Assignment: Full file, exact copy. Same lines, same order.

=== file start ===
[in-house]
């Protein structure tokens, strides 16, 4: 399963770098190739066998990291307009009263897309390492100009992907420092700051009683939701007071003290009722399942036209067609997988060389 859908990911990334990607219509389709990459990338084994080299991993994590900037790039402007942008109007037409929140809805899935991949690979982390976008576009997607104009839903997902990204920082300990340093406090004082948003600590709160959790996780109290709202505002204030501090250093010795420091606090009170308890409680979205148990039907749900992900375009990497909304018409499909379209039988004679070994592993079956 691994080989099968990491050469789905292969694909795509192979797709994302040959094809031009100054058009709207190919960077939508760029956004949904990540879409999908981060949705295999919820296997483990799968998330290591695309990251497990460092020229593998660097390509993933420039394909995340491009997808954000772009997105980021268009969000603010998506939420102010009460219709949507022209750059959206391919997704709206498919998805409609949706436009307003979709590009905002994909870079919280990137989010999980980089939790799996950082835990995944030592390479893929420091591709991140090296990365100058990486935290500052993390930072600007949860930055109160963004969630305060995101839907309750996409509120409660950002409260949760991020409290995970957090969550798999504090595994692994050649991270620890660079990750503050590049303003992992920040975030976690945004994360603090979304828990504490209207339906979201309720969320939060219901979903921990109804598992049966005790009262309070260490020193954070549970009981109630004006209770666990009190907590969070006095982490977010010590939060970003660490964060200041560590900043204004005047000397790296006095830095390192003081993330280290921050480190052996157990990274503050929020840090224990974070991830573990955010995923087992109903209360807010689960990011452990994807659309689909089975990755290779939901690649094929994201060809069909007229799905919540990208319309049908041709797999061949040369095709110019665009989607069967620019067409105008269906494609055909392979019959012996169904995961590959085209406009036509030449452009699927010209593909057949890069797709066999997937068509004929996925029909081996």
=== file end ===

[in-house]
């Protein structure tokens, strides 16, 4: 399963770098190739066998990291307009009263897309390492100009992907420092700051009683939701007071003290009722399942036209067609997988060389 859908990911990334990607219509389709990459990338084994080299991993994590900037790039402007942008109007037409929140809805899935991949690979982390976008576009997607104009839903997902990204920082300990340093406090004082948003600590709160959790996780109290709202505002204030501090250093010795420091606090009170308890409680979205148990039907749900992900375009990497909304018409499909379209039988004679070994592993079956 691994080989099968990491050469789905292969694909795509192979797709994302040959094809031009100054058009709207190919960077939508760029956004949904990540879409999908981060949705295999919820296997483990799968998330290591695309990251497990460092020229593998660097390509993933420039394909995340491009997808954000772009997105980021268009969000603010998506939420102010009460219709949507022209750059959206391919997704709206498919998805409609949706436009307003979709590009905002994909870079919280990137989010999980980089939790799996950082835990995944030592390479893929420091591709991140090296990365100058990486935290500052993390930072600007949860930055109160963004969630305060995101839907309750996409509120409660950002409260949760991020409290995970957090969550798999504090595994692994050649991270620890660079990750503050590049303003992992920040975030976690945004994360603090979304828990504490209207339906979201309720969320939060219901979903921990109804598992049966005790009262309070260490020193954070549970009981109630004006209770666990009190907590969070006095982490977010010590939060970003660490964060200041560590900043204004005047000397790296006095830095390192003081993330280290921050480190052996157990990274503050929020840090224990974070991830573990955010995923087992109903209360807010689960990011452990994807659309689909089975990755290779939901690649094929994201060809069909007229799905919540990208319309049908041709797999061949040369095709110019665009989607069967620019067409105008269906494609055909392979019959012996169904995961590959085209406009036509030449452009699927010209593909057949890069797709066999997937068509004929996925029909081996």